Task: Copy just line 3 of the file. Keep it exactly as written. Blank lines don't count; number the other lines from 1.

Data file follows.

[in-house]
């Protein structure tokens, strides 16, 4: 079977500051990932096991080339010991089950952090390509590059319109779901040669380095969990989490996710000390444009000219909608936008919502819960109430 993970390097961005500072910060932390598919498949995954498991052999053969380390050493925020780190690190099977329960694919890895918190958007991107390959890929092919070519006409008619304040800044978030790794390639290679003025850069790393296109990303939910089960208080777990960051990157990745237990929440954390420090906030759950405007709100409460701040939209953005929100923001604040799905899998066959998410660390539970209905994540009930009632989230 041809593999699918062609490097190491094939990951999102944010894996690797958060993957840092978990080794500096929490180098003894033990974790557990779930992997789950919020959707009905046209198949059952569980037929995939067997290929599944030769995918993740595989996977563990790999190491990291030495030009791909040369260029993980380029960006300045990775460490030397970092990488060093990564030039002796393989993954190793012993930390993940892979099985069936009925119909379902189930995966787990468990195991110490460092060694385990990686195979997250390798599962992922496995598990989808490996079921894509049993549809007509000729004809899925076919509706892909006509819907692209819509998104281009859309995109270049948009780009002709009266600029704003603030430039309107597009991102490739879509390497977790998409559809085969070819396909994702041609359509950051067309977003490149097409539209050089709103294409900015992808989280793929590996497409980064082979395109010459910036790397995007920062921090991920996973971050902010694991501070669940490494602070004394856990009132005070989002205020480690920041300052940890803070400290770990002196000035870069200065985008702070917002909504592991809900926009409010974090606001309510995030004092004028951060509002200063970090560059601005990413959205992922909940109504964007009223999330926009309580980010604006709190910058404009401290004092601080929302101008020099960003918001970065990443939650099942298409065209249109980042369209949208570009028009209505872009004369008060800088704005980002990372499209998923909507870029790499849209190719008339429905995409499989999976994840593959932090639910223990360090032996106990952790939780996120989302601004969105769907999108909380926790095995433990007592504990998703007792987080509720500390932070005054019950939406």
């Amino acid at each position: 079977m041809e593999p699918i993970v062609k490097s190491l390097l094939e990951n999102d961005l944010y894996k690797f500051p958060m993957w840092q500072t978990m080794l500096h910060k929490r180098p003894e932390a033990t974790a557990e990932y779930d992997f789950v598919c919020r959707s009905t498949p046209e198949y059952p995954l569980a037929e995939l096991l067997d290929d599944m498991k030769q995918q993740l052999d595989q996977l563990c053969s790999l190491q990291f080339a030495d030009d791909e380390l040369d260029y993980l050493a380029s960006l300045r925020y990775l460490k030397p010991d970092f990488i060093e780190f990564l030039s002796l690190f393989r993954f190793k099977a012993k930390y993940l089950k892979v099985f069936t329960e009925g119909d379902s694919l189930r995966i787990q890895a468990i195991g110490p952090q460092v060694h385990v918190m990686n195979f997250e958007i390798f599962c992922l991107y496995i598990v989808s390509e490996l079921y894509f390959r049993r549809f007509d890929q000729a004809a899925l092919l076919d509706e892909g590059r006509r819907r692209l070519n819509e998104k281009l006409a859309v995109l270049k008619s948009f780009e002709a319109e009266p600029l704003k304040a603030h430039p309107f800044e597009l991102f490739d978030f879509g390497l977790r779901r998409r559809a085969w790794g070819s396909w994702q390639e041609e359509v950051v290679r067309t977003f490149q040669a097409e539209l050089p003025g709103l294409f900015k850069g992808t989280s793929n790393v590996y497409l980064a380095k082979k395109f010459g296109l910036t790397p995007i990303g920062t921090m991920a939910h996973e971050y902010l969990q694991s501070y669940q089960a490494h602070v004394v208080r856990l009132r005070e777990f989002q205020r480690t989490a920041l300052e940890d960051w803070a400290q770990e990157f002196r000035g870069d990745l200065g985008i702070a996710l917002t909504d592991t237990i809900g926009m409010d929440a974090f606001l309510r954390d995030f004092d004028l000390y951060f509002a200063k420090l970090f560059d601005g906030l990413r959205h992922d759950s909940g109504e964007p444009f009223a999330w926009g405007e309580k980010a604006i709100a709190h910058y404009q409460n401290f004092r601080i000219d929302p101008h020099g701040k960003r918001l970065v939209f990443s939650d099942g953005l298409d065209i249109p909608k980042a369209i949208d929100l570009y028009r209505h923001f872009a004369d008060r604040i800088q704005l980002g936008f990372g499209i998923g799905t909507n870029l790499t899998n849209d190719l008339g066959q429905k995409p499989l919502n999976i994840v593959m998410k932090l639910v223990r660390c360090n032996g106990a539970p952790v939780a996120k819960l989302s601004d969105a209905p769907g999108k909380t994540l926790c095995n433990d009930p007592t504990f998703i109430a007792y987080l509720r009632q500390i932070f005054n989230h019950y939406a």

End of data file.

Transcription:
């Amino acid at each position: 079977m041809e593999p699918i993970v062609k490097s190491l390097l094939e990951n999102d961005l944010y894996k690797f500051p958060m993957w840092q500072t978990m080794l500096h910060k929490r180098p003894e932390a033990t974790a557990e990932y779930d992997f789950v598919c919020r959707s009905t498949p046209e198949y059952p995954l569980a037929e995939l096991l067997d290929d599944m498991k030769q995918q993740l052999d595989q996977l563990c053969s790999l190491q990291f080339a030495d030009d791909e380390l040369d260029y993980l050493a380029s960006l300045r925020y990775l460490k030397p010991d970092f990488i060093e780190f990564l030039s002796l690190f393989r993954f190793k099977a012993k930390y993940l089950k892979v099985f069936t329960e009925g119909d379902s694919l189930r995966i787990q890895a468990i195991g110490p952090q460092v060694h385990v918190m990686n195979f997250e958007i390798f599962c992922l991107y496995i598990v989808s390509e490996l079921y894509f390959r049993r549809f007509d890929q000729a004809a899925l092919l076919d509706e892909g590059r006509r819907r692209l070519n819509e998104k281009l006409a859309v995109l270049k008619s948009f780009e002709a319109e009266p600029l704003k304040a603030h430039p309107f800044e597009l991102f490739d978030f879509g390497l977790r779901r998409r559809a085969w790794g070819s396909w994702q390639e041609e359509v950051v290679r067309t977003f490149q040669a097409e539209l050089p003025g709103l294409f900015k850069g992808t989280s793929n790393v590996y497409l980064a380095k082979k395109f010459g296109l910036t790397p995007i990303g920062t921090m991920a939910h996973e971050y902010l969990q694991s501070y669940q089960a490494h602070v004394v208080r856990l009132r005070e777990f989002q205020r480690t989490a920041l300052e940890d960051w803070a400290q770990e990157f002196r000035g870069d990745l200065g985008i702070a996710l917002t909504d592991t237990i809900g926009m409010d929440a974090f606001l309510r954390d995030f004092d004028l000390y951060f509002a200063k420090l970090f560059d601005g906030l990413r959205h992922d759950s909940g109504e964007p444009f009223a999330w926009g405007e309580k980010a604006i709100a709190h910058y404009q409460n401290f004092r601080i000219d929302p101008h020099g701040k960003r918001l970065v939209f990443s939650d099942g953005l298409d065209i249109p909608k980042a369209i949208d929100l570009y028009r209505h923001f872009a004369d008060r604040i800088q704005l980002g936008f990372g499209i998923g799905t909507n870029l790499t899998n849209d190719l008339g066959q429905k995409p499989l919502n999976i994840v593959m998410k932090l639910v223990r660390c360090n032996g106990a539970p952790v939780a996120k819960l989302s601004d969105a209905p769907g999108k909380t994540l926790c095995n433990d009930p007592t504990f998703i109430a007792y987080l509720r009632q500390i932070f005054n989230h019950y939406a």